It’s useful to have a variety of range options in your fleet, since the winds and currents can cause sudden changes in positioning during sea battles. In fact, you’ll see the most success if each ship in your fleet has multiple cannon types. Early in the game, try equipping a close-range gun like the Nine-Pounder on one side with a longer-range option like the Twelve-Pounder on the other.

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Boarding Actions Are Risky

pirate sloops surround a larger vessel

Capturing a ship is a big deal in Tortuga; it ensures you get the vessel’s full complement of treasure and potentially adds a new ship to your fleet. If you don’t need it, you can sell the ship for a pretty penny at your next port.

That said, any boarding action will always result in heavy casualties for your crew. It typically takes several rounds of combat to seize a ship, and you’re guaranteed to lose at least two to four pirates each round. By the time the dust settles, you’re going to need some new recruits. Make sure the payoff is worth it!

Equipping a ship with a rack of Handguns or other weapons increases the effectiveness of its boarding actions. A faster capture means fewer losses.

It’s best to board lone ships, so that you don’t have to contend with supporting fire from their allies. Before you board, wear down their armor on one side then hit the enemy with a few volleys of grapeshot. This will reduce their crew numbers. You won’t be able to do this forever, as the enemy ship will be firing back, but the fewer crew the other ship has, the easier it will be to capture.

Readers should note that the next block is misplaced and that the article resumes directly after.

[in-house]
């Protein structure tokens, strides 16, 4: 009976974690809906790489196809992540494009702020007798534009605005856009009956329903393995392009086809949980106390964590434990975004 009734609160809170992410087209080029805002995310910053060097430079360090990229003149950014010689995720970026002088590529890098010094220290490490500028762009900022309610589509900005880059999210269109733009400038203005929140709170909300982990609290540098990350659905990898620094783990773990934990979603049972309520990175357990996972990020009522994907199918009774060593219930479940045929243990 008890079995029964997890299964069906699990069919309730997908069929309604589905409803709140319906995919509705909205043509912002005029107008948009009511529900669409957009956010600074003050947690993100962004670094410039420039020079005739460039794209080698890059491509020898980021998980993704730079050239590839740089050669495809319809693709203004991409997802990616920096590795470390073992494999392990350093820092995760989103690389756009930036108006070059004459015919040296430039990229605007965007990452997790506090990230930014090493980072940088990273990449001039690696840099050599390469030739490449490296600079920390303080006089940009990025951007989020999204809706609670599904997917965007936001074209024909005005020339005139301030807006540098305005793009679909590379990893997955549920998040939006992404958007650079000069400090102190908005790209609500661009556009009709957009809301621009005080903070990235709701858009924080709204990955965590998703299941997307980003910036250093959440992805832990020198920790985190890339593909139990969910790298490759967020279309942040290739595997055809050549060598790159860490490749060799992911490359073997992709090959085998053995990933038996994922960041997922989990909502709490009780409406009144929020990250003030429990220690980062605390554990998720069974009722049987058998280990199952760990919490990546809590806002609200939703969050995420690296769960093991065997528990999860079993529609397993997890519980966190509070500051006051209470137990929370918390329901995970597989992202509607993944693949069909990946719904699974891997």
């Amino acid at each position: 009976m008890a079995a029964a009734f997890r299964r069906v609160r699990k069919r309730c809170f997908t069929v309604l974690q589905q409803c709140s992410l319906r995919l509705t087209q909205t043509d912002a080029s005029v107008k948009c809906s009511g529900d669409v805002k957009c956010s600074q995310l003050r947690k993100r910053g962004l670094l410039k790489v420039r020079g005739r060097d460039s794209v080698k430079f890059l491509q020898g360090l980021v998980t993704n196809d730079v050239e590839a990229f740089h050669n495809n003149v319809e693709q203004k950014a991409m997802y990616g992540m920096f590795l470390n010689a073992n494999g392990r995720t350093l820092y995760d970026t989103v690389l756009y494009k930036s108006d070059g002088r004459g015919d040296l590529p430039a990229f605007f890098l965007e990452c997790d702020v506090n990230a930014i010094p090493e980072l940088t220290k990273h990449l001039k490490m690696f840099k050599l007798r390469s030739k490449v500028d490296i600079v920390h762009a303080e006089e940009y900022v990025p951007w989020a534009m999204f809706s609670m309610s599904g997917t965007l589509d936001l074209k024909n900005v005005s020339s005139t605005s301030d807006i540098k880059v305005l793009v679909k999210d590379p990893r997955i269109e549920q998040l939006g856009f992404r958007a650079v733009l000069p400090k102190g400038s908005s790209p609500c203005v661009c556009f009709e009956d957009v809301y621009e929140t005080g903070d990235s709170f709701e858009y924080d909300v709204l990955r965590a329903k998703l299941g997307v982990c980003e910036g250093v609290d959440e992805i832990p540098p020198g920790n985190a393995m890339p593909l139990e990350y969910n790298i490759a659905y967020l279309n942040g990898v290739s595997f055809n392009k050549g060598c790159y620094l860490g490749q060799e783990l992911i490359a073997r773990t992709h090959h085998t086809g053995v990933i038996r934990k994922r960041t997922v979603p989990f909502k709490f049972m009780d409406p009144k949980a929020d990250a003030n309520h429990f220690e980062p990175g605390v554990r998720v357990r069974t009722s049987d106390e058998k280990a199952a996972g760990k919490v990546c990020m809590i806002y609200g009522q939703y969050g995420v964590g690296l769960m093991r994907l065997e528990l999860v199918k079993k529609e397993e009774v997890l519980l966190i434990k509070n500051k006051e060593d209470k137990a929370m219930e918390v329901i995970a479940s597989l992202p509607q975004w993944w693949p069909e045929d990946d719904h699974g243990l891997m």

Divide The Loot Often

the captain divides the loot and assesses crew satisfaction

Your crew expects to get paid, which can be done in any tavern by choosing to divide the loot. This allows you to set goals for the next leg of your voyage, and also levels up your Captains with any experience they’ve gained. Experience doesn’t do anything until this point, so it’s important to divide the loot frequently.

Giving your crew frequent paydays also helps keep their expectations in check. If you stockpile a major haul of gold, then divide it all at once, they’ll start to expect big payouts every time you pull into port. By giving them smaller amounts more frequently, you earn yourself more leeway when things go wrong.

We recommend paying your crew once every week or two. This prevents the gold (or the discontent) from piling up. If push comes to shove, the longest you can reasonably expect to go without paying is about a month – any longer, and you’ll soon find yourself walking the plank!

Tack Against The Wind

pirates follow a pair of Dutch vessels at a safe distance

Normally, the shortest route between two points is a straight line. Unfortunately, your ships are bound by the direction of the wind. Sailing directly into the wind – which usually happens when you’re sailing eastward – will slow you ships to a crawl. Fortunately, sailors have been tacking against the wind for hundreds of years to deal with this issue, and you can do the same in Tortuga.

If your destination is upwind, don’t sail straight toward it. Instead, sail at an angle perpendicular to the wind. You’ll still be going in roughly the right direction; after a while, sail at the opposite angle. This zig-zagging pattern will actually prove faster than if you had tried to go directly to your target!